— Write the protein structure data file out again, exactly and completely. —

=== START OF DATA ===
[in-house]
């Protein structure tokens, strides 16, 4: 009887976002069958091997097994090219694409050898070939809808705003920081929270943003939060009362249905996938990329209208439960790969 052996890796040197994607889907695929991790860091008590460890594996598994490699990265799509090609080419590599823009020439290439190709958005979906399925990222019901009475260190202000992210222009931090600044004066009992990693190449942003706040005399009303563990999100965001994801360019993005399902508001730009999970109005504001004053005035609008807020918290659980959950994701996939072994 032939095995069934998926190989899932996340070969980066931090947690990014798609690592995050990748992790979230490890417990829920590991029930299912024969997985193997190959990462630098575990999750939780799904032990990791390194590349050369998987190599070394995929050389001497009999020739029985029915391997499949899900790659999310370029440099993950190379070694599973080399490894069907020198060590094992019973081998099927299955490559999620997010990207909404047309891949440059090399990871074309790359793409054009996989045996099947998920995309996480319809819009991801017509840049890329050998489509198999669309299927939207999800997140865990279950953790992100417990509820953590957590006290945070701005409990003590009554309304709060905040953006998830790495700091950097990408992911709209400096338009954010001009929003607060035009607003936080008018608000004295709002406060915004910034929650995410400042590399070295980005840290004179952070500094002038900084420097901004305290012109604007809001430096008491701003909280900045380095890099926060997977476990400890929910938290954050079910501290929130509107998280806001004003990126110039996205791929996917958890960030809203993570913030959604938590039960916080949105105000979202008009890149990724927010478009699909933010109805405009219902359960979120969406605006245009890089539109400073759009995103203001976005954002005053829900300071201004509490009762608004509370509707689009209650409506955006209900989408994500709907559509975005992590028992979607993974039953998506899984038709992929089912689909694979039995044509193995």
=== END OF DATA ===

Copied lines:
[in-house]
């Protein structure tokens, strides 16, 4: 009887976002069958091997097994090219694409050898070939809808705003920081929270943003939060009362249905996938990329209208439960790969 052996890796040197994607889907695929991790860091008590460890594996598994490699990265799509090609080419590599823009020439290439190709958005979906399925990222019901009475260190202000992210222009931090600044004066009992990693190449942003706040005399009303563990999100965001994801360019993005399902508001730009999970109005504001004053005035609008807020918290659980959950994701996939072994 032939095995069934998926190989899932996340070969980066931090947690990014798609690592995050990748992790979230490890417990829920590991029930299912024969997985193997190959990462630098575990999750939780799904032990990791390194590349050369998987190599070394995929050389001497009999020739029985029915391997499949899900790659999310370029440099993950190379070694599973080399490894069907020198060590094992019973081998099927299955490559999620997010990207909404047309891949440059090399990871074309790359793409054009996989045996099947998920995309996480319809819009991801017509840049890329050998489509198999669309299927939207999800997140865990279950953790992100417990509820953590957590006290945070701005409990003590009554309304709060905040953006998830790495700091950097990408992911709209400096338009954010001009929003607060035009607003936080008018608000004295709002406060915004910034929650995410400042590399070295980005840290004179952070500094002038900084420097901004305290012109604007809001430096008491701003909280900045380095890099926060997977476990400890929910938290954050079910501290929130509107998280806001004003990126110039996205791929996917958890960030809203993570913030959604938590039960916080949105105000979202008009890149990724927010478009699909933010109805405009219902359960979120969406605006245009890089539109400073759009995103203001976005954002005053829900300071201004509490009762608004509370509707689009209650409506955006209900989408994500709907559509975005992590028992979607993974039953998506899984038709992929089912689909694979039995044509193995």